Spatially controlled activity of light-driven E. coli suspensions
Suspensions of swimming bacteria, such as Escherichia coli, are widely used as model active colloids. But the swimming speed of bacteria normally cannot be easily tuned. However, E. coli can be genetically modified to swim only when illuminated with green light, potentially giving biological active colloids with an externally tuneable speed v.
We studied several mutants of E. coli for which their swimming speed can be controlled by the intensity of incident green light and we specially engineered mutants which adjust their speed rapidly in response to changes in intensity. By projecting intensity patterns of light onto a suspension of such bacteria we are then able to spatially control the activity of these suspensions over large length-scales (~1 mm).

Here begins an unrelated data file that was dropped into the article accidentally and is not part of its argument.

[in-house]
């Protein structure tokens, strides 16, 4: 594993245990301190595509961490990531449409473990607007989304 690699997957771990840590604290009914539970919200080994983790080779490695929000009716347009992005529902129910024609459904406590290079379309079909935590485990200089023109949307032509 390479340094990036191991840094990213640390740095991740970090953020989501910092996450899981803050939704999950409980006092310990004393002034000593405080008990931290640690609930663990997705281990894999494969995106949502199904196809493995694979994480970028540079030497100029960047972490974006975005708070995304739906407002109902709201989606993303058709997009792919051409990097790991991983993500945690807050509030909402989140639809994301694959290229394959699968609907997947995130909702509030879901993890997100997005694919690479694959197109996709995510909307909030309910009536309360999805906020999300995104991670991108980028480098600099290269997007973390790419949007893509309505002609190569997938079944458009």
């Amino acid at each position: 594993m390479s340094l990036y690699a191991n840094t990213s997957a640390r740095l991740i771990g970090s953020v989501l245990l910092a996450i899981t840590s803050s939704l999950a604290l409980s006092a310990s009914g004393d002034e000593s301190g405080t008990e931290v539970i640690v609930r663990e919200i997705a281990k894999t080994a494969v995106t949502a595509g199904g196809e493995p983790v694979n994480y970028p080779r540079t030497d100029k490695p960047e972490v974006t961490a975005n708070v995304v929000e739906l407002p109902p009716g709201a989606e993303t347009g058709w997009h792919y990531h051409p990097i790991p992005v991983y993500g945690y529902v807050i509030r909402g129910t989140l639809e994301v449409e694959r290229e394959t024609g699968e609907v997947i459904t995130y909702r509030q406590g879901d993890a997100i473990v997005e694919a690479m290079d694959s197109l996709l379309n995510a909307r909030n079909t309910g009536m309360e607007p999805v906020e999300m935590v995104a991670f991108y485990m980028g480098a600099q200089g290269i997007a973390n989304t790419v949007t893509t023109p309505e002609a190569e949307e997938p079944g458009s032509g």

In order to characterise our active suspensions we introduce a spatially resolved version of Differential Dynamic Microscopy. This allows us to extract key parameters, e.g. swimming speed v, relative changes in local cell density ?/?0 and the fraction of non-motile cells ?. We compare our quantitative findings with theoretical predictions that the local density is inversely proportional to the swimming speed.
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